Andrew Henderson

Andrew Henderson

Founder of Nomad Capitalist and the world’s most sought-after expert on global citizenship.


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Nearshoring vs. offshoring: how to hire affordable, quality labor overseas

Nearshoring vs. offshoring: how to hire affordable, quality labor overseas

Dateline: Bucharest, Romania

Romania is one of the lowest-priced countries for hiring workers in Europe. While the average Swiss worker earns close to 4,500 euros per month, Romanians earn just 432 euros: just one-tenth as much.

In the European Union, only Bulgaria is less expensive on average.

Here’s the interesting part: Romania is perhaps one of the most attractive places for hiring talent for everything from technical and website work to data entry.

In fact, I’m currently compiling a “standard operating procedures guide” on the best business jurisdictions for entrepreneurs in Europe for my private clients, and Romania is already ranking rather highly.

Personally, I’m not a fan of “cheap labor”. I want cost-efficient quality labor. So much so that I once asked if hiring offshore workers was a “dead” idea.

As much as I advise against setting up shop in the United States, there are times when it’s more cost-effective to hire a virtual assistant in the United States than in the Philippines because the extra work output will surpass the higher cost.

In fact, more and more entrepreneurs are telling me they are no longer hiring in the Philippines, Southeast Asia, or India. An increasing number of high-end entrepreneurs are favoring eastern European countries like Ukraine, Moldova, and Romania for outsourcing.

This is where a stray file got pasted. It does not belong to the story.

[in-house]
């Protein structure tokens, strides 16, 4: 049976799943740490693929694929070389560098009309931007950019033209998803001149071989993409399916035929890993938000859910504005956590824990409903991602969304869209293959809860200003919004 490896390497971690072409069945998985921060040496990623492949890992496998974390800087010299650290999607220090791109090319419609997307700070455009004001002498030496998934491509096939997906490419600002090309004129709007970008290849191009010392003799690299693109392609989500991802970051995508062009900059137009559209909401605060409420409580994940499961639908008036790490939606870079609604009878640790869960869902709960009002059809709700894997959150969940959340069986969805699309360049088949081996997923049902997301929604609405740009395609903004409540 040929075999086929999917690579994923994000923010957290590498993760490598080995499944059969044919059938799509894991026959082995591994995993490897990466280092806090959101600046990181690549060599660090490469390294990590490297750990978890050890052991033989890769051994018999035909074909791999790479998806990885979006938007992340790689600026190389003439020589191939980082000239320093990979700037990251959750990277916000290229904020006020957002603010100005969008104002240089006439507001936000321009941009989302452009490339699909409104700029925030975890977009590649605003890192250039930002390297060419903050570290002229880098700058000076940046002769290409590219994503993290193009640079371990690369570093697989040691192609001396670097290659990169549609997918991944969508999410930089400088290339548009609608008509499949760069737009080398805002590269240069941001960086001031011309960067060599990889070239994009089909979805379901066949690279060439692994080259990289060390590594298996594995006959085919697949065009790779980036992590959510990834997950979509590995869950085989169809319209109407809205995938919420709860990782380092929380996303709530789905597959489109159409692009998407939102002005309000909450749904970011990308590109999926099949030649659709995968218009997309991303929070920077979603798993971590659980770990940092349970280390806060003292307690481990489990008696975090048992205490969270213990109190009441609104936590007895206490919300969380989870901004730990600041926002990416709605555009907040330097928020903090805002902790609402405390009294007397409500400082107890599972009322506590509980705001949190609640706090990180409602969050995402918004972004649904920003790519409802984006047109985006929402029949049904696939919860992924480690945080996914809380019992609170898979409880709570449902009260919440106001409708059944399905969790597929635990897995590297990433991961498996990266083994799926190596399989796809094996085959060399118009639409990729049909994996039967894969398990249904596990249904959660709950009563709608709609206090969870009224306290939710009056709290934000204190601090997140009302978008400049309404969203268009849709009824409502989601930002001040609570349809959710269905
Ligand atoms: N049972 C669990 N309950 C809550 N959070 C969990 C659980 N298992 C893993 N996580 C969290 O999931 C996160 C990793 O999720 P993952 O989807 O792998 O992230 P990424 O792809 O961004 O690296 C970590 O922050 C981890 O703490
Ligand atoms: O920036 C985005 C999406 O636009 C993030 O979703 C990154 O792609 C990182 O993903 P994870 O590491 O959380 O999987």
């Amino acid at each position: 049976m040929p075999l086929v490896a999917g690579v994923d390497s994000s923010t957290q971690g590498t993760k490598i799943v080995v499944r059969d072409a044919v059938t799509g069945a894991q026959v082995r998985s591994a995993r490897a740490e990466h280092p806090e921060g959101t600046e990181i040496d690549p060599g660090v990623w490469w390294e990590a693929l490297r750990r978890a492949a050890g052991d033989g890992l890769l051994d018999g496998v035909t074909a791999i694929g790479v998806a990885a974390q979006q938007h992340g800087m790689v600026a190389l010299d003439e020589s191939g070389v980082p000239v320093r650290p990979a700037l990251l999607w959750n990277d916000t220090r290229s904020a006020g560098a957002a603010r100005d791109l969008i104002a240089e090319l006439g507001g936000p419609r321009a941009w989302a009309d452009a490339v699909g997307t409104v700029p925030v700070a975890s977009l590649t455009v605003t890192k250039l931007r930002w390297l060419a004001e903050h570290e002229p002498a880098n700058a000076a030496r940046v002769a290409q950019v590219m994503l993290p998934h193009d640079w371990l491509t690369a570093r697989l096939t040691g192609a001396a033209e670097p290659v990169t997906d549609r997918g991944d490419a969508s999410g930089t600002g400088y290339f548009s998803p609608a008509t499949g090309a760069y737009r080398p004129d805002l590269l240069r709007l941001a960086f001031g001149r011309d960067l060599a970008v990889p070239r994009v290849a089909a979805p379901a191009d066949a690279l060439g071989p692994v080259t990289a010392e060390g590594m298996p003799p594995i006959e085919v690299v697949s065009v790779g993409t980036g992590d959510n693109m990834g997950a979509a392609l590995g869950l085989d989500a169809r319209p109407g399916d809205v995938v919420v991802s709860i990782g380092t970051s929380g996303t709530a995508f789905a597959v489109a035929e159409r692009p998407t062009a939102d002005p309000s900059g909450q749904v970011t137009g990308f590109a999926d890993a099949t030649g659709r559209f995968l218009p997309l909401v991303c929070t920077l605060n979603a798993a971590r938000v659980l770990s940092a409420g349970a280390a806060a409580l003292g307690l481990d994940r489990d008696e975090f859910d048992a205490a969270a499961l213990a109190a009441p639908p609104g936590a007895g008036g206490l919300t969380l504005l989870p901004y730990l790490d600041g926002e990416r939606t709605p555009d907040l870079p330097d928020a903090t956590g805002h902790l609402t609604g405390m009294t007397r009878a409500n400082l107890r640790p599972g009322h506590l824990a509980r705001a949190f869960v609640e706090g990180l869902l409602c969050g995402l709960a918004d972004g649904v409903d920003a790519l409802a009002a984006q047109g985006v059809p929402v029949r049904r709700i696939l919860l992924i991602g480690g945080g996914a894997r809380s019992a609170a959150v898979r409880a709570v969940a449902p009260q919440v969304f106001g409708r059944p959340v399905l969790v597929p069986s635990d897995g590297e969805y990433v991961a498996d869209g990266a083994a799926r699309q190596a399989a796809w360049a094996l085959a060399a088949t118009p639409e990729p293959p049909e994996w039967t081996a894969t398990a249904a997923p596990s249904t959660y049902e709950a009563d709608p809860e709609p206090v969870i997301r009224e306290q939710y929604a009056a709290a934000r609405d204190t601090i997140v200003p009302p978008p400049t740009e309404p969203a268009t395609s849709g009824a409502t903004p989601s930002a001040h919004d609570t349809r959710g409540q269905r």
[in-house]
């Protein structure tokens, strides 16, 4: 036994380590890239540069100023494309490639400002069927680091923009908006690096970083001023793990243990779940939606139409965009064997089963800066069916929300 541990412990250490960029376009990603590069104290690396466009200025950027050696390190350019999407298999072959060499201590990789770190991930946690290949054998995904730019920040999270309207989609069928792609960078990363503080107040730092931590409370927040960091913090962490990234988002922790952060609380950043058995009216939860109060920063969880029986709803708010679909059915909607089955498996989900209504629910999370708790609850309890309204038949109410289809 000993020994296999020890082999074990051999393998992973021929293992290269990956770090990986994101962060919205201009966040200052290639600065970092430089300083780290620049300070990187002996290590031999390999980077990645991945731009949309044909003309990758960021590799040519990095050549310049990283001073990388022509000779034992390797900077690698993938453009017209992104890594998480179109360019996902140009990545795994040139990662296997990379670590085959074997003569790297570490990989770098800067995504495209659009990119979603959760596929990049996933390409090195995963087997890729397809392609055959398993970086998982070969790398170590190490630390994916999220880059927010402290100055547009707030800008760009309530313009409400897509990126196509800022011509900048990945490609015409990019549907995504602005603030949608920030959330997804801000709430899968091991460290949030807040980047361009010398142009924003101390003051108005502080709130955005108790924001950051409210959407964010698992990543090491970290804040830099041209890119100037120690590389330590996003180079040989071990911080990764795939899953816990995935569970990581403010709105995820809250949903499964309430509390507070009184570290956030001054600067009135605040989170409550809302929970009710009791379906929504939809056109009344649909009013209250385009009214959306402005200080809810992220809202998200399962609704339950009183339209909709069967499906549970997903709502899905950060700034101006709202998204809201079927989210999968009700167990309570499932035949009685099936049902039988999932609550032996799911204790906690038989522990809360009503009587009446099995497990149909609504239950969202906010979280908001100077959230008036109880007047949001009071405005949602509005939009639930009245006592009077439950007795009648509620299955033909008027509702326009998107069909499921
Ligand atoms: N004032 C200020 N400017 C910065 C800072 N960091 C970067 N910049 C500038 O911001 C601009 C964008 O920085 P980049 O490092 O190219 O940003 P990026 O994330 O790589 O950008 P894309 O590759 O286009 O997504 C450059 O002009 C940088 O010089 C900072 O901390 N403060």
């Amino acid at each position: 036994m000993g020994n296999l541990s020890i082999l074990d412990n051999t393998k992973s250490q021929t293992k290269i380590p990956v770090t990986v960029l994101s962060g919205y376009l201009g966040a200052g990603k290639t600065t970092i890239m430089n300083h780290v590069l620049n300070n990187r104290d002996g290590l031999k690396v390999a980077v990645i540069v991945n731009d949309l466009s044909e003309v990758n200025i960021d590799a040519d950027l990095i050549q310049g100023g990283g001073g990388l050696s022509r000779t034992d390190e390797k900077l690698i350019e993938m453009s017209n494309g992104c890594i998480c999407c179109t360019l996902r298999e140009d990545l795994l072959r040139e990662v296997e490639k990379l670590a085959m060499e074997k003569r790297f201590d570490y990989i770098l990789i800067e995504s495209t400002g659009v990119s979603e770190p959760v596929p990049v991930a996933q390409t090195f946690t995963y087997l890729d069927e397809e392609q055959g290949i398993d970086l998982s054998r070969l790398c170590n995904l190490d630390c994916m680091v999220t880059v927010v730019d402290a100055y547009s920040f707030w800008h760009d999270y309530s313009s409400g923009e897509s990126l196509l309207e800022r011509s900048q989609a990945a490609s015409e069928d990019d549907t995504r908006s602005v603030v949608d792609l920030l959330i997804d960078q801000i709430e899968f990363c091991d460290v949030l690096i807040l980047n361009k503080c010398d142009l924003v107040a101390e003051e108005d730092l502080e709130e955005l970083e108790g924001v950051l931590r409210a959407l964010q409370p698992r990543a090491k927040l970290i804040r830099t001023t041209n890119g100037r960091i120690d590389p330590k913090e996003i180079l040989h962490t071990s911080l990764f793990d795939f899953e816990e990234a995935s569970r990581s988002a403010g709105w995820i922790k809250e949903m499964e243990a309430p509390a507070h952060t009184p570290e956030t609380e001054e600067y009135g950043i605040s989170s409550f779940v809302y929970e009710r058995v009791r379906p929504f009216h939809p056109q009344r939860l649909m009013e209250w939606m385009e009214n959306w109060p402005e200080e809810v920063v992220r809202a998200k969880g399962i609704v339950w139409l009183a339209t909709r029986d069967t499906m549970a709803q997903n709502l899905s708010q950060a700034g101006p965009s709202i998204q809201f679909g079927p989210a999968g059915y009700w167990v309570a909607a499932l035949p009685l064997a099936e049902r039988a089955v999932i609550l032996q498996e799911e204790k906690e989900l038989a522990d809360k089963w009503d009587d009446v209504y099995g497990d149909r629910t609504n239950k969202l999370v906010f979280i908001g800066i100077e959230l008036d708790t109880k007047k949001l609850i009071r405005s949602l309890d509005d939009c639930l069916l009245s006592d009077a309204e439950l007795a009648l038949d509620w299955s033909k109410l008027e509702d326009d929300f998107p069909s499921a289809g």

This concept of “nearshoring” is gaining steam as businesses realize that productivity is even more important than cost savings.

Nearshoring is somewhere in between “onshoring” and “offshoring”. Offshoring is, of course, hiring call center agents in the Philippines or data entry people in Bangladesh, while onshoring is the practice of repatriating jobs to the western world that every “fairness”-minded politicians crave.

With nearshoring, cost and productivity are equally considered. One of the speakers at our recent The Nomad Society meeting in Monaco shared that Malta is one of the benefits of nearshoring, as some iPhone parts and other rather technical components have been sent there for manufacture after quality control issues further overseas.

It’s a lot cheaper than manufacturing the stuff in Germany and involves less government nonsense than setting up a factory in Spain or France. And the fact that Malta offers some intriguing tax benefits right in the heart of Europe is a benefit, as well.

Similarly, a lot of German companies, as well as Amazon, are shipping lower-rent tasks right over to Poland.

For entrepreneurs who need virtual assistants or other non-technical labor, Romania is one of my top picks for several reasons:

1. English fluency is excellent.

I’m not saying everyone here speaks English. Far from it, especially in the older generation still living off the fumes of the past communist regime.

However, there are a number of American companies here in Romania and plenty of Romanian workers who have been very well-trained in American English and even American culture. It’s easy to have a conversation with smart young people here and never have to repeat or explain yourself.